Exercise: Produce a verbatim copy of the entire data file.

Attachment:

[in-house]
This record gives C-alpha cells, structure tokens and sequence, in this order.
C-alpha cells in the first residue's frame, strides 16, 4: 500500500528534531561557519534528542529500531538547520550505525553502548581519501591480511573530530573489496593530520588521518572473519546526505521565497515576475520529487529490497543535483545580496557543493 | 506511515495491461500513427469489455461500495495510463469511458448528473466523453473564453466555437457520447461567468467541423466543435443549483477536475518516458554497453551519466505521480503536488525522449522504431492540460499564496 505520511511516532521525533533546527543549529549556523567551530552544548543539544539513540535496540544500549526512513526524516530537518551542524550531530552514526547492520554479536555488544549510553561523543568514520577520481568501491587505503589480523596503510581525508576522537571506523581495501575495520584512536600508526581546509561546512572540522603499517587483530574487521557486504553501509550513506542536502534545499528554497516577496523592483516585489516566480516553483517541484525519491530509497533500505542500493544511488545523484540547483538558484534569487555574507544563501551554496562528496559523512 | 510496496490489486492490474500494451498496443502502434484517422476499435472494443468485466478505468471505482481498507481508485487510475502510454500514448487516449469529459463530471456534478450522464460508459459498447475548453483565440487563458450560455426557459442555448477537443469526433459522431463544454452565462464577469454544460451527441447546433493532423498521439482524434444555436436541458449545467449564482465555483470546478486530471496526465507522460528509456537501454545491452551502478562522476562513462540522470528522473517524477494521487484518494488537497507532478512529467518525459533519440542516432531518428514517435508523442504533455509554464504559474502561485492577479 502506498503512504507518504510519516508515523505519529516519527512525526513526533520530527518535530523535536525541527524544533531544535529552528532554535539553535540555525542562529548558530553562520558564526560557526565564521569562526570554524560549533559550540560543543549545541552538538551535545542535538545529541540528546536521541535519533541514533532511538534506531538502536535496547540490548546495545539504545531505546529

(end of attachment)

[in-house]
This record gives C-alpha cells, structure tokens and sequence, in this order.
C-alpha cells in the first residue's frame, strides 16, 4: 500500500528534531561557519534528542529500531538547520550505525553502548581519501591480511573530530573489496593530520588521518572473519546526505521565497515576475520529487529490497543535483545580496557543493 | 506511515495491461500513427469489455461500495495510463469511458448528473466523453473564453466555437457520447461567468467541423466543435443549483477536475518516458554497453551519466505521480503536488525522449522504431492540460499564496 505520511511516532521525533533546527543549529549556523567551530552544548543539544539513540535496540544500549526512513526524516530537518551542524550531530552514526547492520554479536555488544549510553561523543568514520577520481568501491587505503589480523596503510581525508576522537571506523581495501575495520584512536600508526581546509561546512572540522603499517587483530574487521557486504553501509550513506542536502534545499528554497516577496523592483516585489516566480516553483517541484525519491530509497533500505542500493544511488545523484540547483538558484534569487555574507544563501551554496562528496559523512 | 510496496490489486492490474500494451498496443502502434484517422476499435472494443468485466478505468471505482481498507481508485487510475502510454500514448487516449469529459463530471456534478450522464460508459459498447475548453483565440487563458450560455426557459442555448477537443469526433459522431463544454452565462464577469454544460451527441447546433493532423498521439482524434444555436436541458449545467449564482465555483470546478486530471496526465507522460528509456537501454545491452551502478562522476562513462540522470528522473517524477494521487484518494488537497507532478512529467518525459533519440542516432531518428514517435508523442504533455509554464504559474502561485492577479 502506498503512504507518504510519516508515523505519529516519527512525526513526533520530527518535530523535536525541527524544533531544535529552528532554535539553535540555525542562529548558530553562520558564526560557526565564521569562526570554524560549533559550540560543543549545541552538538551535545542535538545529541540528546536521541535519533541514533532511538534506531538502536535496547540490548546495545539504545531505546529